There is a substantial evidence base which demonstrates the profound impact of literacy difficulties to children and young people, our society and economy. Our own research has shown that systemic barriers persist in the education of these children and young people, principally due to a knowledge and skills deficit in the teaching force.

The Fish in the Tree Report is evidence of how Initial Teacher Training has failed to address this deficit with 69% of teachers surveyed, responding that they had spent less than a day training on dyslexia. The legacy of this lack in capability was highlighted in our Joining the Dots Report which reported that just 19% of pupils with a Specific Learning Difficulty, such as dyslexia, achieved a Level 4 or above in literacy by the end of primary school.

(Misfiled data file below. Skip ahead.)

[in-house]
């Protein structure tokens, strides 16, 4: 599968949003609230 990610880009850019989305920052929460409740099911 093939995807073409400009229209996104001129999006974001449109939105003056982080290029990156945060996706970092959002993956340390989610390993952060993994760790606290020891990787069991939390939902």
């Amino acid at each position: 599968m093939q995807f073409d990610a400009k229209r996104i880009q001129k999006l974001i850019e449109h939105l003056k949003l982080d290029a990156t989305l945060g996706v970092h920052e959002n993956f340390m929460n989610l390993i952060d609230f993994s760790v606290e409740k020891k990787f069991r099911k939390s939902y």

The UK Department of Education’s white paper, ‘Educational Excellence Everywhere’, explains the government’s plans to deliver ‘educational excellence everywhere’, in order for all children and young people to have access to world class provision, to ensure they can achieve to the best of their ability regardless of location, prior attainment and background.

In our latest policy brief we highlight what we think are the most important aspects of the white paper for the mainstream education of children and young people with SEND and who struggle with literacy, drawing on reflections from our own research and practice and from the plans, policies and legislation set out by government since 2010.